Why does the Michigan DEQ say fracking’s been done for 60 years and there have been no incidents in Michigan? Shouldn’t we believe them?

A:

Unfortunately you can't believe the DEQ on this. Fracking in conventional wells has been done for decades, but not the new kind of deep, horizontal slickwater drilling and fracking the industry is doing now.
This technology of drilling vertical wells that then go horizontal deep underground to hard-to-reach shale and rock formations and fracturing them with high pressure, water, chemicals and sand or proppants that the public now calls horizontal fracking or just fracking for short, is less than a decade old and is responsible for numerous documented cases of water and air contaminations. DEQ would like you to believe that drilling the deeper formations of the Collingwood/Utica shale and the A-1 Carbonate layers with the new kind of horizontal fracking has been going on for decades but they are actually referring to conventional, mostly vertical fracking in the Antrim shale. (See the video "Unearthed: The Fracking Facade" on our home page).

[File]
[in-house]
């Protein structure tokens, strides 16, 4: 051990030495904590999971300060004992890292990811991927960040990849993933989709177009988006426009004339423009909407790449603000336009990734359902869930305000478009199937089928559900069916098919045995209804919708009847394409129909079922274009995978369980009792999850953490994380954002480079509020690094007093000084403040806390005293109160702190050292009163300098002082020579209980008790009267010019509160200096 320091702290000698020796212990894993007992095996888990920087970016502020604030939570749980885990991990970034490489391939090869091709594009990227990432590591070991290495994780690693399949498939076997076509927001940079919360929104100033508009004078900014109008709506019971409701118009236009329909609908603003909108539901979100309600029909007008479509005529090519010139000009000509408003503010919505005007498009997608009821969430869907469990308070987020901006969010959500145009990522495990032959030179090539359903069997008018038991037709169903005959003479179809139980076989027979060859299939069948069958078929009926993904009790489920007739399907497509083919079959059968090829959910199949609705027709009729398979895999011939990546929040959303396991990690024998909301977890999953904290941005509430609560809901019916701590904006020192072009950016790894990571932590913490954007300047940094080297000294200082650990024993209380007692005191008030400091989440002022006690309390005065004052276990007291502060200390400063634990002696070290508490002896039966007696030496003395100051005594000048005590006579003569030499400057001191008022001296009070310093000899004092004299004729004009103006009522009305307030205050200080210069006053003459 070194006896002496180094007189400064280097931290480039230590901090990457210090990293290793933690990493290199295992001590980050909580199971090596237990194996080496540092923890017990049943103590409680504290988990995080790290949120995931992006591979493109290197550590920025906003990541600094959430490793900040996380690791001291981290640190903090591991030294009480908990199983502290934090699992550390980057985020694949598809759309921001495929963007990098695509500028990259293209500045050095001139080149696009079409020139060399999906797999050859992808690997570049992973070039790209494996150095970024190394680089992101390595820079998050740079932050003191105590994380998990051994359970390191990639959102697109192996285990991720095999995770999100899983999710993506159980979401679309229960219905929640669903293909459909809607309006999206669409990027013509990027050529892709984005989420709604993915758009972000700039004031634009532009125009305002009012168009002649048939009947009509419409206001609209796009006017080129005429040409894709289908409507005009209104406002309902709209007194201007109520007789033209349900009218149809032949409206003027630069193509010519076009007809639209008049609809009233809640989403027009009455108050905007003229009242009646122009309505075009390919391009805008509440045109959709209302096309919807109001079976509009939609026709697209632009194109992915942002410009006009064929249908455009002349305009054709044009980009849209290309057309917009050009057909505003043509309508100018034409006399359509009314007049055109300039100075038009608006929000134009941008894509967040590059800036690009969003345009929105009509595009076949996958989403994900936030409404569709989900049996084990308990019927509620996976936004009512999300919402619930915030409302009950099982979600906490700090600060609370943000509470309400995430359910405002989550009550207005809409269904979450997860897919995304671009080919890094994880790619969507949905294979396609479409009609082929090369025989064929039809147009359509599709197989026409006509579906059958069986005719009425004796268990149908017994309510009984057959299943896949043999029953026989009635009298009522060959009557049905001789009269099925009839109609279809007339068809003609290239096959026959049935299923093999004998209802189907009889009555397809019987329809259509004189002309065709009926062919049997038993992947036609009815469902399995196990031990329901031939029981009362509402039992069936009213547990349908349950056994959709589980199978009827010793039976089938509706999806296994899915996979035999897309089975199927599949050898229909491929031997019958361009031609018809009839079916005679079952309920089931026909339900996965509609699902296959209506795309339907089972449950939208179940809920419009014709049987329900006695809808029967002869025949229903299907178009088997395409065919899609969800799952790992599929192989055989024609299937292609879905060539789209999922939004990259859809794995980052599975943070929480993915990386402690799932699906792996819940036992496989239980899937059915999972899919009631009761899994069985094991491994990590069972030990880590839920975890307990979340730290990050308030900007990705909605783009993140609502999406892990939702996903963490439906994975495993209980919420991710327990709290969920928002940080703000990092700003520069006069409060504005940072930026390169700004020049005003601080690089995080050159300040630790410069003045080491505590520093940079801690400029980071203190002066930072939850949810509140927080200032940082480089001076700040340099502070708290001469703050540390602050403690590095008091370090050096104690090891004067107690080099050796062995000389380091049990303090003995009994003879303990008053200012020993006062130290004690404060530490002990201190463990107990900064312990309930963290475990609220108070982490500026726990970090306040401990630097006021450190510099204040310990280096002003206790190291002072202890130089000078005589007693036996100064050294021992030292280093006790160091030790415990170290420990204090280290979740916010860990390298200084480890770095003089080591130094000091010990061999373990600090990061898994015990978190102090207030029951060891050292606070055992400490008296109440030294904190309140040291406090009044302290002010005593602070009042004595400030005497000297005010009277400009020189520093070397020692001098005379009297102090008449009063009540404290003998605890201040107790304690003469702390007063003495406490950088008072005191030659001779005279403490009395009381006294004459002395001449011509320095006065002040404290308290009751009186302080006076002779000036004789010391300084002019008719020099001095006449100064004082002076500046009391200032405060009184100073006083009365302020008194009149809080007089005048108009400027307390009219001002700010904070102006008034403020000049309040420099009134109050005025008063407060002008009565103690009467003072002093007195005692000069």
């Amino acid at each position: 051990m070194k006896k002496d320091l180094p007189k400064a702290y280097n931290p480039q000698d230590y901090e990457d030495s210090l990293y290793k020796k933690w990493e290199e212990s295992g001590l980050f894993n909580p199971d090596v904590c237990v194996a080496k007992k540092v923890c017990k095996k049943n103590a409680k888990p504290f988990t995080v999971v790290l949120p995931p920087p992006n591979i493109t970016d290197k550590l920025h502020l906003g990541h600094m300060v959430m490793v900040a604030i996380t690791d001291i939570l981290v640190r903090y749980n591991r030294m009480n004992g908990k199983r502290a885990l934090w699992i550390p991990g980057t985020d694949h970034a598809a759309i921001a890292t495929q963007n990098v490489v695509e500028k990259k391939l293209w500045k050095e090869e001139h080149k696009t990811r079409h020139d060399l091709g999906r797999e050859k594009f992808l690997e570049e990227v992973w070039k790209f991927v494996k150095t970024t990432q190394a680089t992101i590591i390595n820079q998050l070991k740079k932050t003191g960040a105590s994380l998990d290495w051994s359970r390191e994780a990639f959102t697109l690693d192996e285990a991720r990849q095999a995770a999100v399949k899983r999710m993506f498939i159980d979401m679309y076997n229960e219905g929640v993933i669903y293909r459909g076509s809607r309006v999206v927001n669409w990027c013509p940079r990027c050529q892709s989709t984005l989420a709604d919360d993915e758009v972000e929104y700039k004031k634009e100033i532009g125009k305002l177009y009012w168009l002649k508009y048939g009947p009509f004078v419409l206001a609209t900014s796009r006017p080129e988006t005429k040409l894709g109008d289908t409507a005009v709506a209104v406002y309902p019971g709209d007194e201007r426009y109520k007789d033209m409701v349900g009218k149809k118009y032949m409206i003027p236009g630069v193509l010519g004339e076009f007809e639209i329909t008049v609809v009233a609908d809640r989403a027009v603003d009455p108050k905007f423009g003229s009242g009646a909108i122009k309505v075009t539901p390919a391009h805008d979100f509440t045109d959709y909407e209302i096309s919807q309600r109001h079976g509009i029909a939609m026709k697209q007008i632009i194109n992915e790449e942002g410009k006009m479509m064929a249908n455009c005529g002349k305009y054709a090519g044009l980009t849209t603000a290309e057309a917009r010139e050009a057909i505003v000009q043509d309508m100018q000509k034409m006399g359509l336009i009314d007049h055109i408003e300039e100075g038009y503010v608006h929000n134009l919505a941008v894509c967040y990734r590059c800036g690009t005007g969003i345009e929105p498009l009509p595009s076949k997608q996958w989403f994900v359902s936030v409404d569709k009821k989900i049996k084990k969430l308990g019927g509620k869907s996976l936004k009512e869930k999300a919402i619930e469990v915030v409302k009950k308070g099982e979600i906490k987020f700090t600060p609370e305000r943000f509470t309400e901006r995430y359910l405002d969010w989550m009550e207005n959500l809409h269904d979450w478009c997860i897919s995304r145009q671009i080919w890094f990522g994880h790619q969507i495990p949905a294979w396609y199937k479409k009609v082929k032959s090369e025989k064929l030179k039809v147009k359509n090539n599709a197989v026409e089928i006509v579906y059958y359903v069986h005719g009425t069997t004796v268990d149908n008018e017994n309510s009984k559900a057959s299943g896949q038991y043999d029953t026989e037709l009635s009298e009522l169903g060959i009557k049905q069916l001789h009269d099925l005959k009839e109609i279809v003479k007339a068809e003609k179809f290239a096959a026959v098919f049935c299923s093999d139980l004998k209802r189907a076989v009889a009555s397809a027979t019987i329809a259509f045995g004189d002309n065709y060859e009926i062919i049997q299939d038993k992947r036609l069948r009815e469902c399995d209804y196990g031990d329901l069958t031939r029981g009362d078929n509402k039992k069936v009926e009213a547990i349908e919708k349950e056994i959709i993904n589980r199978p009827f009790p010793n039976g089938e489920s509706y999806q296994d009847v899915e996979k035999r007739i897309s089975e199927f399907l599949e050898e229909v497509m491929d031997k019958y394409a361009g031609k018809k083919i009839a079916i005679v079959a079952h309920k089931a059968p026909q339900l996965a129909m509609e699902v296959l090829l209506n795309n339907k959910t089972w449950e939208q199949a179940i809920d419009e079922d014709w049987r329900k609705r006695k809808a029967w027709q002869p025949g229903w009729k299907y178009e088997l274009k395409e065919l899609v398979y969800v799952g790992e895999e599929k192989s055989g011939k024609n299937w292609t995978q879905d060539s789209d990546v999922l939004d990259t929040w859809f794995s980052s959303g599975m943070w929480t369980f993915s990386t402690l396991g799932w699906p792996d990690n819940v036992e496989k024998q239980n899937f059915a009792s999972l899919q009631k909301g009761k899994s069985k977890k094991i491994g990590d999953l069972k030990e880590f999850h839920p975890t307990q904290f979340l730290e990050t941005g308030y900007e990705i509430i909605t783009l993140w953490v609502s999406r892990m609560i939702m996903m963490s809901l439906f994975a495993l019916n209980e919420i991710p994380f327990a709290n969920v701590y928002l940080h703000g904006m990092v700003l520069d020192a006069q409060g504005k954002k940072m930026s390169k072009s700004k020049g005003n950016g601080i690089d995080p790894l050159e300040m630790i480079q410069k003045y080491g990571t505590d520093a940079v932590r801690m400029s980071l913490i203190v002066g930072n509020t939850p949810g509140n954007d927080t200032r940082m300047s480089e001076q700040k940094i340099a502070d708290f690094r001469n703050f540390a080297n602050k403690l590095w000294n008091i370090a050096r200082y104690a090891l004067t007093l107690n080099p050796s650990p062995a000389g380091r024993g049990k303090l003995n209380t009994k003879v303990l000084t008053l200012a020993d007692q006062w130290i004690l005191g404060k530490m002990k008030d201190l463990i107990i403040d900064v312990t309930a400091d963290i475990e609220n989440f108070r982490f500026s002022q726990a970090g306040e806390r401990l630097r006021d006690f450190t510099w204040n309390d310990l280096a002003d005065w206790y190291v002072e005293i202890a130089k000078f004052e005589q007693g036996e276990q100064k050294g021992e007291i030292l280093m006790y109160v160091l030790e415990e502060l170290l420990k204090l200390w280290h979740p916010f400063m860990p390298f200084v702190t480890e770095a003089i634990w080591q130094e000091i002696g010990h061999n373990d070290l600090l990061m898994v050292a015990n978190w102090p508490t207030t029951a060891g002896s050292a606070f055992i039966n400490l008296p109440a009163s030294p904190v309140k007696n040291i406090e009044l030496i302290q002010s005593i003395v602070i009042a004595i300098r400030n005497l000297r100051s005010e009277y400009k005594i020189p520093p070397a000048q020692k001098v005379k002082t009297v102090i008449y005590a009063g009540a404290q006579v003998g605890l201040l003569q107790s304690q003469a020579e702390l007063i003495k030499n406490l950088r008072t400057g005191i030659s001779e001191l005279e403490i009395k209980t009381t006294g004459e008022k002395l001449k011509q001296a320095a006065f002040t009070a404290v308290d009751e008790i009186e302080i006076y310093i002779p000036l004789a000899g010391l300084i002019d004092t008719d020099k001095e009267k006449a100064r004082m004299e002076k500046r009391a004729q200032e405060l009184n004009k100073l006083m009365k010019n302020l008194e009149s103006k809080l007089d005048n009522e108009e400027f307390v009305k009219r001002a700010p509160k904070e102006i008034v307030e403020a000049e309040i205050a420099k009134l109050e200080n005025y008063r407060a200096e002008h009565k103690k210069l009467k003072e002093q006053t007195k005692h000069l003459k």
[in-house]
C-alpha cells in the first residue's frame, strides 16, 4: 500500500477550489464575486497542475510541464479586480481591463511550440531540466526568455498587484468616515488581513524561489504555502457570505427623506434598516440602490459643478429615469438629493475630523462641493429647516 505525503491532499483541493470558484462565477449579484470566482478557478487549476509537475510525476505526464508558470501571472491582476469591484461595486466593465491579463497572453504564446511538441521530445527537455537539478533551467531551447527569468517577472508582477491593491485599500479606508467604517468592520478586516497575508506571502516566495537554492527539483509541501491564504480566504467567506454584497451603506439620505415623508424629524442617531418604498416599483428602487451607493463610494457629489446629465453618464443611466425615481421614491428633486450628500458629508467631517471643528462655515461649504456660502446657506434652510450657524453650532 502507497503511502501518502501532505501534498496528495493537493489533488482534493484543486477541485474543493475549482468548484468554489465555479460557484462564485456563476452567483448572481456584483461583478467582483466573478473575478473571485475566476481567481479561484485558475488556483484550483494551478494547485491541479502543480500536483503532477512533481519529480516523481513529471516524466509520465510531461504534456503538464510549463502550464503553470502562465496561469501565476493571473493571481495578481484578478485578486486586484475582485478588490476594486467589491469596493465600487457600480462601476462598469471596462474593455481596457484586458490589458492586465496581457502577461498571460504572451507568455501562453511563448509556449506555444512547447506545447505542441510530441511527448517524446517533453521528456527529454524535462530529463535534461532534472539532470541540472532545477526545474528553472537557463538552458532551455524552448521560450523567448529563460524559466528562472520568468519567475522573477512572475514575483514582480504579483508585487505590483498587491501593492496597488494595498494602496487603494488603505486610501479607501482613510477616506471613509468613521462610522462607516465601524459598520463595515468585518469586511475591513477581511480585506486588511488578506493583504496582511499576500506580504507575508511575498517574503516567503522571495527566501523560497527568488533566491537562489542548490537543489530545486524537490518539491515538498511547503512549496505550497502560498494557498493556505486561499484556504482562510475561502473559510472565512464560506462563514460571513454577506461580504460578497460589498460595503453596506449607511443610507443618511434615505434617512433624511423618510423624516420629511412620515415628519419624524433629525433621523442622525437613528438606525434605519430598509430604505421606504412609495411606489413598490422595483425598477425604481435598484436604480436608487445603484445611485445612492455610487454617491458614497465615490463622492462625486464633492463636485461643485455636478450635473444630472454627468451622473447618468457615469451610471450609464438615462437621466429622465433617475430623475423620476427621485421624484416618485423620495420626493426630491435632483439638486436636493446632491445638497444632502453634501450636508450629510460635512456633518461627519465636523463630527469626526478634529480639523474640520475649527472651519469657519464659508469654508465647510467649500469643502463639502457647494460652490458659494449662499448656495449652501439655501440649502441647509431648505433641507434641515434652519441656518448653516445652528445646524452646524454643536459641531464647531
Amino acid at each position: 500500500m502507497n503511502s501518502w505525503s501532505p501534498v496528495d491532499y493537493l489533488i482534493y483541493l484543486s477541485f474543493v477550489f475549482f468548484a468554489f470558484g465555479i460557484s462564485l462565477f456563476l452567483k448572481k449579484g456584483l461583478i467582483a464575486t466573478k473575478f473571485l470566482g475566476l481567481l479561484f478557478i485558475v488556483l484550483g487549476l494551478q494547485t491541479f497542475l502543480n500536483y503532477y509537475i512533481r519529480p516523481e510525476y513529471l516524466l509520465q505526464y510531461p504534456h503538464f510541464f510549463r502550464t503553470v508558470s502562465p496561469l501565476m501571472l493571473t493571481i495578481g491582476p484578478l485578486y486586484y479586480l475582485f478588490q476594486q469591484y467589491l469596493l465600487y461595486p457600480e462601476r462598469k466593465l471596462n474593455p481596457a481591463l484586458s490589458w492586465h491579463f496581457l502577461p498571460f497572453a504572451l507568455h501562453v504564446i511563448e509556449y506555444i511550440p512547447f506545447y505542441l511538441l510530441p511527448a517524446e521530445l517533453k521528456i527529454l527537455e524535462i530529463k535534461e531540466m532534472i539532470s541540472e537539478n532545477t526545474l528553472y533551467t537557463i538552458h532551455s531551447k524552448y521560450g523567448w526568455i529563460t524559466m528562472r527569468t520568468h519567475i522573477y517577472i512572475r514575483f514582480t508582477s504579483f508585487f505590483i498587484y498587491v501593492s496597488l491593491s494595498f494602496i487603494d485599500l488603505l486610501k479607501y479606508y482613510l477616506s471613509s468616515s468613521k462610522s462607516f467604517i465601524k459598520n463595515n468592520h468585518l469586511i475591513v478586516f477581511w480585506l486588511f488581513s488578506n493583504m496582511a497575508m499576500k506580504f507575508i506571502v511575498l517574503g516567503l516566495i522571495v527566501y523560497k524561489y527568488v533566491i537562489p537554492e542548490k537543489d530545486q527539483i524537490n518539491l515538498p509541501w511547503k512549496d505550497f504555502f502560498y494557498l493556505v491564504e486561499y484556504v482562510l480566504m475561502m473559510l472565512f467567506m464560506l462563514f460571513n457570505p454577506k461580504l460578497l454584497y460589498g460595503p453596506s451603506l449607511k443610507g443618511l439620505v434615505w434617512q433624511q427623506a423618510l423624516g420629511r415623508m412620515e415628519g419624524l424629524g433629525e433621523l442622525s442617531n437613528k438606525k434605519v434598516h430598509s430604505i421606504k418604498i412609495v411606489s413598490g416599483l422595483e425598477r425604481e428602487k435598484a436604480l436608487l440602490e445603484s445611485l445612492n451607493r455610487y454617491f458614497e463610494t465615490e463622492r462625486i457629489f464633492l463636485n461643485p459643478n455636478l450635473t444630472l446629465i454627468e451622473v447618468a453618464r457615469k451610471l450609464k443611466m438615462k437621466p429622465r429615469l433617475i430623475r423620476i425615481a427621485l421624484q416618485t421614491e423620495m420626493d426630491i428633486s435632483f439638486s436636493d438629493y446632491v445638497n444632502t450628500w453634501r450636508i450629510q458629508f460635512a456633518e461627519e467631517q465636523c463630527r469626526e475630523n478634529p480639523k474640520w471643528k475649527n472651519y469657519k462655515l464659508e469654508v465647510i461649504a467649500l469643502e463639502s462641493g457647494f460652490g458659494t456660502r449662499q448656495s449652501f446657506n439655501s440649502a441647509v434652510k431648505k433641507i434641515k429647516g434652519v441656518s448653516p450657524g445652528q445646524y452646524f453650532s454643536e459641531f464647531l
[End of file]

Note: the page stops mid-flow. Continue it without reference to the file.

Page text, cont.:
The DEQ's website is filled with industry claims that we now know are not true: it says a typical frack well uses 5 million gallons, without mentioning the record-setting well which used 21 million gallons and another one recently permitted for 16 million gallons. The DEQ allowed 40,000 gallons of dangerous frack flowback, from a deep horizontal frack well, on roads last year. Finally, it refuses to enforce injection well rules on frack wells.

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